Bring Your Own Device (BYOD) is slowly becoming a standard practice for organisations across a variety of vertical sectors. According to Gartner, 38 per cent of organisations will stop providing devices to workers and fully embrace BYOD by 2017.
It comes as no surprise that companies are accepting this trend (willingly or by overwhelming pressure from workforces), as encouraging employees to use their own devices can be an incredible way to empower more productivity and efficiency at the office and on the go.
Often, however, with BYOD comes the urge to use cloud-based and consumer grade solutions since they are often preferred for their easy access and usability. In addition, employees are likely to already be using these tools in a personal capacity, so they will understand their features and functionality well. While these consumer applications are convenient, when used to share or receive an organisation’s proprietary data the security risks far outweigh the immediate benefits.
As with traditional office environments, staff will always find ways to conveniently and efficiently complete projects even if that means using unapproved software, apps or security tools. With former U.S. Secretary of State Hillary Clinton due to hand over her own private email server following revelations that she’d used a personal email address during her time at the State Department, it’s clear that even in the most security conscious organisations, employees choices and mistakes can be a threat.
It’s always going to be up to an individual organisation and its IT department to define the policies and approved technologies mobile or remote workers should use, but ignoring these risks serious data breaches or cyber attacks, hence the FBI’s strong stance on former Secretary Clinton.
Before any sort of company-wide BYOD policy is introduced, it is important that you have a means to share data securely on personal devices. These three questions are a good starting point to determining what else needs to be addressed before BYOD can be implemented:
1. Do you have a file sharing solution that is secure?
There are many possible points of entry when transferring files from one device to another, especially when one of those devices is primarily for personal use. Security is essential. You wouldn’t want your employees following former Secretary Clinton’s example, and potentially use personal email on their devices to share confidential information, for example.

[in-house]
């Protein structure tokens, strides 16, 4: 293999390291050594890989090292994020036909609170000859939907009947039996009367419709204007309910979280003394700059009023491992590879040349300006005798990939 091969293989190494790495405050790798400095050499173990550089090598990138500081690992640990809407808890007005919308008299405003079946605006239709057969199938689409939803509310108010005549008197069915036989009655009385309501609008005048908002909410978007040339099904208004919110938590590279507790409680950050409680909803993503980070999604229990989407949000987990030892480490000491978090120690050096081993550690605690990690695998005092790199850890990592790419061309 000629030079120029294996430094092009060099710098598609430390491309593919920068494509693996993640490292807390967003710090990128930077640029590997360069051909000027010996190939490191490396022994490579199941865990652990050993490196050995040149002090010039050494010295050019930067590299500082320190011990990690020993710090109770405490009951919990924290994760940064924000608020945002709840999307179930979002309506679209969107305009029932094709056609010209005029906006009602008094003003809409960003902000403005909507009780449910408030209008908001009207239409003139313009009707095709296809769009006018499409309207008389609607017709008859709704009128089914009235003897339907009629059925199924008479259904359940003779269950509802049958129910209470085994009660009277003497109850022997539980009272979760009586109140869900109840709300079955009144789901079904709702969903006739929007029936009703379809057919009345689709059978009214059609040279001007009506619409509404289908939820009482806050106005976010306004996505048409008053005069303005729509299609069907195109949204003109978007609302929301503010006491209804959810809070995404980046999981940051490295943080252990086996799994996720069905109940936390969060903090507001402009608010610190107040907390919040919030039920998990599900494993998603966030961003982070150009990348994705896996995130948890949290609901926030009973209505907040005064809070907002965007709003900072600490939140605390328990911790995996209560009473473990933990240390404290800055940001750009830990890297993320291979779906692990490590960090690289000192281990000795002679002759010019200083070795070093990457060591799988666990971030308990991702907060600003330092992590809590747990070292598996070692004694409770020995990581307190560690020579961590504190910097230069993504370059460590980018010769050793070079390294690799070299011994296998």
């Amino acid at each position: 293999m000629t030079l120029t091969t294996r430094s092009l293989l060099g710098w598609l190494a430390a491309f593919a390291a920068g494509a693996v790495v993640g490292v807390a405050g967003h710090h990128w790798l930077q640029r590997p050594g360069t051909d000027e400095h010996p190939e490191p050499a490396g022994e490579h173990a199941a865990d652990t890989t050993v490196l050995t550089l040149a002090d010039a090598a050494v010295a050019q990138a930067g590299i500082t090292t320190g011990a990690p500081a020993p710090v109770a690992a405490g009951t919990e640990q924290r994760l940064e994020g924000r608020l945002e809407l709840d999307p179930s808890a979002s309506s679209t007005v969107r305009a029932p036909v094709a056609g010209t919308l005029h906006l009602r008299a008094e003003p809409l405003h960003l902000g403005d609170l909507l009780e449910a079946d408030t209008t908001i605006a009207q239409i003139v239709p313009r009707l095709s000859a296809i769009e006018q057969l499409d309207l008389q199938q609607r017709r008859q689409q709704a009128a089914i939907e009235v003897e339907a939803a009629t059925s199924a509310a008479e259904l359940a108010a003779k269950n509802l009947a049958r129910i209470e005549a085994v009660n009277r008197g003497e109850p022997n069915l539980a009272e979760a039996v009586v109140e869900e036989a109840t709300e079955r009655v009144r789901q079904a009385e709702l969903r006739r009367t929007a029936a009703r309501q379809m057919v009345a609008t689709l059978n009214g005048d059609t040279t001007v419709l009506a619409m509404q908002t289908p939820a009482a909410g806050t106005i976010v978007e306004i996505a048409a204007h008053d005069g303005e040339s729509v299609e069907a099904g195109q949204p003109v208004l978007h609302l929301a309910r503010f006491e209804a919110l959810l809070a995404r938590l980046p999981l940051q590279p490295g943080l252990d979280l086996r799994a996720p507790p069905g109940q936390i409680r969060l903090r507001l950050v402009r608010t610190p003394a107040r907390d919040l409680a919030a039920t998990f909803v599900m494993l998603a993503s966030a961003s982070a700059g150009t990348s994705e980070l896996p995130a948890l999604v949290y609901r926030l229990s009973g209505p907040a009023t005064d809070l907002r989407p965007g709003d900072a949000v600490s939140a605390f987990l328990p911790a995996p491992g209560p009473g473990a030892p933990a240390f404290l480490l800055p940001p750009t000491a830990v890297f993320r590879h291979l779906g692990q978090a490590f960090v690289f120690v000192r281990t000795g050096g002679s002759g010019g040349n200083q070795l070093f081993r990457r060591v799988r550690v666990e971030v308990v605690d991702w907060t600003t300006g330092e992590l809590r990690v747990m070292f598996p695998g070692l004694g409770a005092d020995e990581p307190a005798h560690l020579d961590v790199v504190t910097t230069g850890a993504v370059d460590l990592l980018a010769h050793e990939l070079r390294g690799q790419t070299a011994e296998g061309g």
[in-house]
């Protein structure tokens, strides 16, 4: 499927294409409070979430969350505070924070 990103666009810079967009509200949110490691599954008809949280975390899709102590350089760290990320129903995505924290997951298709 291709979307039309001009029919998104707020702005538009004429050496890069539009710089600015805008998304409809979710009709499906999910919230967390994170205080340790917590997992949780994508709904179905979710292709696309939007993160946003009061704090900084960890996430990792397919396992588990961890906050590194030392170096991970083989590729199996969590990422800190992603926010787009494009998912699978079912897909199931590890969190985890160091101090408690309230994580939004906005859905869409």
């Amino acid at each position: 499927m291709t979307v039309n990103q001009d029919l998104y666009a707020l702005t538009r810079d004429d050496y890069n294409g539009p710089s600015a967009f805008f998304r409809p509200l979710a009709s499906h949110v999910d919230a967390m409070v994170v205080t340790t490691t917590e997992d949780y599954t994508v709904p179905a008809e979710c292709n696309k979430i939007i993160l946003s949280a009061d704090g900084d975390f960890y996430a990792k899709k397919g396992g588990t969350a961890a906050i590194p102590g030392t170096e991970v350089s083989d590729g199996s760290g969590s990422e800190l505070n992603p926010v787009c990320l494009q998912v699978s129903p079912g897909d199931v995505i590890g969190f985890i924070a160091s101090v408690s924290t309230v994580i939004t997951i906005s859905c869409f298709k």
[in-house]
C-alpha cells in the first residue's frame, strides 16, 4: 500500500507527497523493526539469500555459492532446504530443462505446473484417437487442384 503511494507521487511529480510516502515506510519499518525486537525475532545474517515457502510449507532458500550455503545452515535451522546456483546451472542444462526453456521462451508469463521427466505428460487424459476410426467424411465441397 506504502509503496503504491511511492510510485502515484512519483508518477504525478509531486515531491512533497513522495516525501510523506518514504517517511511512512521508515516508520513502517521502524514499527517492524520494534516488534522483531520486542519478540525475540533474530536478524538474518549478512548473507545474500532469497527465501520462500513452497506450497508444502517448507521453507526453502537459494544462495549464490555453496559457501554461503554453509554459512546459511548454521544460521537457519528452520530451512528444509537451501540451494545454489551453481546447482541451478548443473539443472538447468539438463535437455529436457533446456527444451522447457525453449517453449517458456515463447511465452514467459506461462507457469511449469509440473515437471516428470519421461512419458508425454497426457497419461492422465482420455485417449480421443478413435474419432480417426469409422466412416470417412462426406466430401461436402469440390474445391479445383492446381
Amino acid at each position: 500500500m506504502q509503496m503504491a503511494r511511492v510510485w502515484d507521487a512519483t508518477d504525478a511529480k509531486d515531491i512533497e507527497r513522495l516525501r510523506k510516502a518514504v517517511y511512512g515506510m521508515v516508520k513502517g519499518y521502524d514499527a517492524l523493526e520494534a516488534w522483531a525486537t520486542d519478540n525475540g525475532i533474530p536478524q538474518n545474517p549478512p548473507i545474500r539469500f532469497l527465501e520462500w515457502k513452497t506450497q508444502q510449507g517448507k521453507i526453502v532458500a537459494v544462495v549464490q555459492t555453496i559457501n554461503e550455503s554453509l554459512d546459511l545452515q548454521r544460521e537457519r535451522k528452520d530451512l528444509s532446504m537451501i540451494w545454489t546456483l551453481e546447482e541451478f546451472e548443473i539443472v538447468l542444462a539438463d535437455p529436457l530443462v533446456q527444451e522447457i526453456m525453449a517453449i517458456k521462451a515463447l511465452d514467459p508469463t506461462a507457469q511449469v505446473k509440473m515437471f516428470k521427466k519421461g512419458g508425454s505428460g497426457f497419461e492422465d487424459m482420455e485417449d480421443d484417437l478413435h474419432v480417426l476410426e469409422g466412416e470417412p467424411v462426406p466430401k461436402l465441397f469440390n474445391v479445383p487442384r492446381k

Modern day business is inherently mobile. Your employees, partners, clients and customers will demand access to files when they are on the move, so being able to do this securely should be a top priority when building the foundations for an official BYOD policy.
2. Is the proposed mobile technology easy to use?
If any technology introduced to employees is difficult or complicated to use, it won’t matter if the solution is secure, compliant or the greatest thing since sliced bread; staff will simply revert to consumer alternatives.
The most innovative solutions can be installed on personal devices and enable administrators to specify permissions to an exact device or individual, meaning IT has full control whilst mobility is enabled.
This type of solution is particularly beneficial to businesses, as it means data with the highest possible levels of sensitivity can only be accessed through a secure means and from trusted devices.
3. Will the solution be compatible and effectively integrate with existing networks, platforms and applications?
Even an easy-to-use mobile solution needs to integrate effortlessly with current networks. Again, if integration is difficult and adds to the time it takes to use, technology managers will become frustrated and staff will be more likely to take shortcuts and hence risks.
Compatibility is critical. A network-agnostic system that can be deployed anywhere is a great option. The key for any organisation is achieving their desired level of control and transparency.
At the end of the day, BYOD can empower employees to work in an agile and effective manner while maximising an organisation's overall performance. Secure mobility is achievable by minimising many of the security risks at the beginning.
By clearly laying out BYOD policies early on, and providing safe mobile solutions as part of this, employee's’ personal devices will remain secure and the risks significantly minimised.
James L. Bindseil, President and CEO of Globalscape